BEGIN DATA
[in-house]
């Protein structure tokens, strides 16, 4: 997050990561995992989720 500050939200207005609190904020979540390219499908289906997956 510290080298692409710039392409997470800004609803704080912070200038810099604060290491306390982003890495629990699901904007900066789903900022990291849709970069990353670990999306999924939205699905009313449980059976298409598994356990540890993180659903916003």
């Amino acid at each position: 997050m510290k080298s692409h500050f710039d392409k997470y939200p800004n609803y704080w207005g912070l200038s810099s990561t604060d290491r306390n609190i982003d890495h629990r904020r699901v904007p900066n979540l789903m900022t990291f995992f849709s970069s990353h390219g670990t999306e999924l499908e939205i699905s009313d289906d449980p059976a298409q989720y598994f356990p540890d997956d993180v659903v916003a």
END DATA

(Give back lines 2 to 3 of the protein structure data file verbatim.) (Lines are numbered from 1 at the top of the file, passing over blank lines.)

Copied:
């Protein structure tokens, strides 16, 4: 997050990561995992989720 500050939200207005609190904020979540390219499908289906997956 510290080298692409710039392409997470800004609803704080912070200038810099604060290491306390982003890495629990699901904007900066789903900022990291849709970069990353670990999306999924939205699905009313449980059976298409598994356990540890993180659903916003």
């Amino acid at each position: 997050m510290k080298s692409h500050f710039d392409k997470y939200p800004n609803y704080w207005g912070l200038s810099s990561t604060d290491r306390n609190i982003d890495h629990r904020r699901v904007p900066n979540l789903m900022t990291f995992f849709s970069s990353h390219g670990t999306e999924l499908e939205i699905s009313d289906d449980p059976a298409q989720y598994f356990p540890d997956d993180v659903v916003a």